This article was first posted at Left of the Hudson: Progressive News and Views for Rockland County by LotH News.
“If jobs are lost, so be it,” has become the mantra of the Republicans in the 112th Congress and their representative in New York’s 19th District, Nan Hayworth, is cold-heartedly backing a budget scheme that has grim ramifications for her constituents.
Hayworth’s backing of the GOP’s reckless cuts will cause nearly 400 jobs to be lost in Orange County, as it would deny government loan guarantees for a local small business operating there.
The spending bill presented by the House GOP would rescind a loan guarantee for the Taylor Biomass Project, which would create more than 300 construction jobs an then 80 permanent positions thereafter, giving a desperately-needed boost to the local economy.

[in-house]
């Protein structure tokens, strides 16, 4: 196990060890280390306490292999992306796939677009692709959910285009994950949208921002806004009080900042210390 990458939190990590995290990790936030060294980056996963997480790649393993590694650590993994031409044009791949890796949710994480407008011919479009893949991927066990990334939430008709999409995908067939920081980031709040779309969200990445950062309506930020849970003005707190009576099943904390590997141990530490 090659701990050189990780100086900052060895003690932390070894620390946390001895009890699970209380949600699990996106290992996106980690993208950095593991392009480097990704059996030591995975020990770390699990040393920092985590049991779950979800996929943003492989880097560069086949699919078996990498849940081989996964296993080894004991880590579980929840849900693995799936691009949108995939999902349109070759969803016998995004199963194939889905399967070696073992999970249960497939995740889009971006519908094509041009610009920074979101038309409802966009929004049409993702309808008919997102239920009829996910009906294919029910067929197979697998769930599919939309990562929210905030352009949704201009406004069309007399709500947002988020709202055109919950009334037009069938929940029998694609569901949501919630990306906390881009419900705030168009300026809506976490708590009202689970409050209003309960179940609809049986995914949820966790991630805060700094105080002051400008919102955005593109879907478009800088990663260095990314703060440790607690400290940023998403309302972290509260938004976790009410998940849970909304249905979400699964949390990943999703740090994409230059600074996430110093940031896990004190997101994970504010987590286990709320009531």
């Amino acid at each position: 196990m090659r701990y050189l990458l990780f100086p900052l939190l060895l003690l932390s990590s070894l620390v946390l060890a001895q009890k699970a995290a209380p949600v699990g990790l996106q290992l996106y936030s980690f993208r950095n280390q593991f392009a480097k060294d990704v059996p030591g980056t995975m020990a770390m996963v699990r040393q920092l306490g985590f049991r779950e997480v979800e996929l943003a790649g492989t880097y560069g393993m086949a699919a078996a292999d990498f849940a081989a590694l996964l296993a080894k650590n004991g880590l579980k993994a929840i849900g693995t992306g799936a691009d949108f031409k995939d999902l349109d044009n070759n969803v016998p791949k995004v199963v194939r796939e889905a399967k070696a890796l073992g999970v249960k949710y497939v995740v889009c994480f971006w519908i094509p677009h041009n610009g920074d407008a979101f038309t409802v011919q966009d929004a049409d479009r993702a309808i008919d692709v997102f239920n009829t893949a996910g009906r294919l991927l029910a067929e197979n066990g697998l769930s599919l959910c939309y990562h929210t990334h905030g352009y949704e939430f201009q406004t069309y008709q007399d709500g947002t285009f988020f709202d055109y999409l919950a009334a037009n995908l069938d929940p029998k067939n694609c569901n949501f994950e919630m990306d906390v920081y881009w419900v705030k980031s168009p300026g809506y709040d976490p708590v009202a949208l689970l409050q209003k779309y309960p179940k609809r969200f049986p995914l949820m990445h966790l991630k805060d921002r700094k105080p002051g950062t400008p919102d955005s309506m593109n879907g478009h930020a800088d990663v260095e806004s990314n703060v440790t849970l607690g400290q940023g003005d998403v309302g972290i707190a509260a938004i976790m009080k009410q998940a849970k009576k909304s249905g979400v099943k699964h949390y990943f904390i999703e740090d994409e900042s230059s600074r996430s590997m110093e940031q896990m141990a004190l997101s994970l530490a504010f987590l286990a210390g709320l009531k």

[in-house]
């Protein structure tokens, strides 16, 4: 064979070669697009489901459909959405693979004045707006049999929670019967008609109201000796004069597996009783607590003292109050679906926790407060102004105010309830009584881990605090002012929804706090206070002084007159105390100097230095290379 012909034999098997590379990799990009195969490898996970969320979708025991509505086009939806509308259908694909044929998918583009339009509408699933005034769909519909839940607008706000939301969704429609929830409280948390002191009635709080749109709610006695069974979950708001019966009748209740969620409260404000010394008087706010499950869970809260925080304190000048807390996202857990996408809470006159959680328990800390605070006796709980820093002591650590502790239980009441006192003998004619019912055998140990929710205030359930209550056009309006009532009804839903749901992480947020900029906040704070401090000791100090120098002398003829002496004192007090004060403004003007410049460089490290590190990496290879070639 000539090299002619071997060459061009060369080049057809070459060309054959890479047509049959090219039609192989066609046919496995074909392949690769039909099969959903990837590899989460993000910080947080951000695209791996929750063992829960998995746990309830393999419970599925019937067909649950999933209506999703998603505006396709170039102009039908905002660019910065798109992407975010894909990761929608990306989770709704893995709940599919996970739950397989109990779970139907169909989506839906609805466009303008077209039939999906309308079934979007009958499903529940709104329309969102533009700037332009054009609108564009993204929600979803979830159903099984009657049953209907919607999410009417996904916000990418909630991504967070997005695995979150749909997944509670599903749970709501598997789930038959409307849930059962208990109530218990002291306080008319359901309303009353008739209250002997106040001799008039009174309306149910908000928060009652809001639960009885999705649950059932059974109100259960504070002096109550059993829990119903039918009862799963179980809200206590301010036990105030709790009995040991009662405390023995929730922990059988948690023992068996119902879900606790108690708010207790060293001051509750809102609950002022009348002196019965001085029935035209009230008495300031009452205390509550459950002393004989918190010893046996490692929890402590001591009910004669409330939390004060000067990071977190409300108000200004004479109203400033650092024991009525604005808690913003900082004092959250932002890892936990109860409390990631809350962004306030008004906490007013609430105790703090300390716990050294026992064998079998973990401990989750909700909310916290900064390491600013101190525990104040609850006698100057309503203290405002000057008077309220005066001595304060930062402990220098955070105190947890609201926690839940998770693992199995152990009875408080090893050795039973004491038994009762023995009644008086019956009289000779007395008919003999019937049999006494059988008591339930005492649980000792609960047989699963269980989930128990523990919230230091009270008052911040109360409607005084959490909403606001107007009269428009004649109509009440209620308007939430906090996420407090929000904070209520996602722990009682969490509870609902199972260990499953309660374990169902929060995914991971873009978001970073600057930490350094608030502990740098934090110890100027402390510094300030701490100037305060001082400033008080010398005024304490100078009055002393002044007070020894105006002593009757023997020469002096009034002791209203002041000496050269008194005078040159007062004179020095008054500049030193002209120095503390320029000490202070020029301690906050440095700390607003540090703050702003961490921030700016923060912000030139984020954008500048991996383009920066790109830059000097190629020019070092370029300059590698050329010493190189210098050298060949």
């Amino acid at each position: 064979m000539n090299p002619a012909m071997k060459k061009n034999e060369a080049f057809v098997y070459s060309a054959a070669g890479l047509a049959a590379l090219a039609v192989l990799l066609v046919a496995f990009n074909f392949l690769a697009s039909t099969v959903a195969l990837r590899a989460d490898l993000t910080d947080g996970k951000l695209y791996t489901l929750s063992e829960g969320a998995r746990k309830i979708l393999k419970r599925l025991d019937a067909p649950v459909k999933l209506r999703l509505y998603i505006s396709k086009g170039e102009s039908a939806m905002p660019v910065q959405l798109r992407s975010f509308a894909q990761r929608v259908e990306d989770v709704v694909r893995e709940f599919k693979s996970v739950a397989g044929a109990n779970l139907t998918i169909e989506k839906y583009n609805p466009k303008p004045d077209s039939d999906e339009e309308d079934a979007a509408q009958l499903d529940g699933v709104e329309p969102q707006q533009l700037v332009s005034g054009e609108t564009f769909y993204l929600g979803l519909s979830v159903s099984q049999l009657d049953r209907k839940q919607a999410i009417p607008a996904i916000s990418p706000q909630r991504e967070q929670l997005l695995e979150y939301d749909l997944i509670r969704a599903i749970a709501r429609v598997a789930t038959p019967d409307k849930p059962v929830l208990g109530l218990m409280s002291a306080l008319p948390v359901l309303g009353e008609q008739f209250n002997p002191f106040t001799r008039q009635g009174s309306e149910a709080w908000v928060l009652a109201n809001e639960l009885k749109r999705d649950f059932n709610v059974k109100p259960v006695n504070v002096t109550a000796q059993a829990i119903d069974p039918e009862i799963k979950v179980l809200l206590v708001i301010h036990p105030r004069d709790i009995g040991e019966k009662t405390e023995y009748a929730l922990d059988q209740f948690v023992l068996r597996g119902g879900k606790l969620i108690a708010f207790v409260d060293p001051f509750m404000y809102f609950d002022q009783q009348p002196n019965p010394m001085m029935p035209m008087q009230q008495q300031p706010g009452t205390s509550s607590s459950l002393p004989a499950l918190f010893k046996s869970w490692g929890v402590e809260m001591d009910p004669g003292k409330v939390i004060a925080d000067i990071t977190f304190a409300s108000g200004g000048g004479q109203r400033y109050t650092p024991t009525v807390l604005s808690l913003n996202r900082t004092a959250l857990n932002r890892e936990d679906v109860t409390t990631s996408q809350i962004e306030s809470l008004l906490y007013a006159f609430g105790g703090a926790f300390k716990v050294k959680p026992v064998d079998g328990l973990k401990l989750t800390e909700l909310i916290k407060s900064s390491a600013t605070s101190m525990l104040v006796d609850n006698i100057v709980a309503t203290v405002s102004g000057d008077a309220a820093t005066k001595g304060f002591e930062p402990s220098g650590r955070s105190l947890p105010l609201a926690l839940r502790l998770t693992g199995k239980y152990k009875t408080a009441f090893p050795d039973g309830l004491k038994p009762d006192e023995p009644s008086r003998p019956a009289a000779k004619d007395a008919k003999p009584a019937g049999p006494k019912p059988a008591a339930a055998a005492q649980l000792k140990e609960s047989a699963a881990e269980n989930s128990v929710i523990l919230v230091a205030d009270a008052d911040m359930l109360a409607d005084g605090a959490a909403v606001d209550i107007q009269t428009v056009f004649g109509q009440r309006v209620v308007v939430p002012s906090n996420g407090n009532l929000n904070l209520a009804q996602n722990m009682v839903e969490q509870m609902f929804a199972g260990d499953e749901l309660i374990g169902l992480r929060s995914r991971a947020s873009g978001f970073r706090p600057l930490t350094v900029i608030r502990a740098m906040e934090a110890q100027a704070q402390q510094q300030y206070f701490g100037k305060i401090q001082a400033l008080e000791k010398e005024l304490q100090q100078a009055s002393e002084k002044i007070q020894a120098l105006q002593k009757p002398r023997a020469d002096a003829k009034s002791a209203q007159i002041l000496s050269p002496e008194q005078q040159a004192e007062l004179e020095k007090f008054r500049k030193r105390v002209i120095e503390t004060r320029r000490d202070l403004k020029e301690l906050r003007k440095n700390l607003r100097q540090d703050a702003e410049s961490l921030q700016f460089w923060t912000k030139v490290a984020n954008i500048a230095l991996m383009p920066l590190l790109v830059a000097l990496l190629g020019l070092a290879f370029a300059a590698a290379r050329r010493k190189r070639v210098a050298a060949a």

You don't have to buy a car that plugs into an outlet to be green or run on batteries, says a new scorecard of the most eco-friendly vehicles on the road.
The American Council for an Engery-Efficient Economy (ACEEE) released a list of its picks, including the natural gas Honda Civic GX at the top, with 54 points, for its eighth year, reports USA Today.
The rest of the well-rated cars include a mix of gas-powered, hybrid and electric cars. Top scorers include hybrids like the Toyota Prius and Honda Insight, as well as gas-powered vehicles like the Hyundai Elantra and the Mini Cooper. The new electric Chevy Volt did well too, with its backup gas engine.
Ratings aren't just about tailpipe emissions — electric cars have none — they're also based on also fuel consumption, emissions that cause global warming and emissions associated with battery manufacture and disposal.
"Vehicles running on electricity emit nothing from the tailpipe, but their 'upstream' emissions can be substantial, depending on where they're charged. As U.S. power generation becomes cleaner, these vehicles' scores will rise," said Therese Langer, ACEEE's transportation director.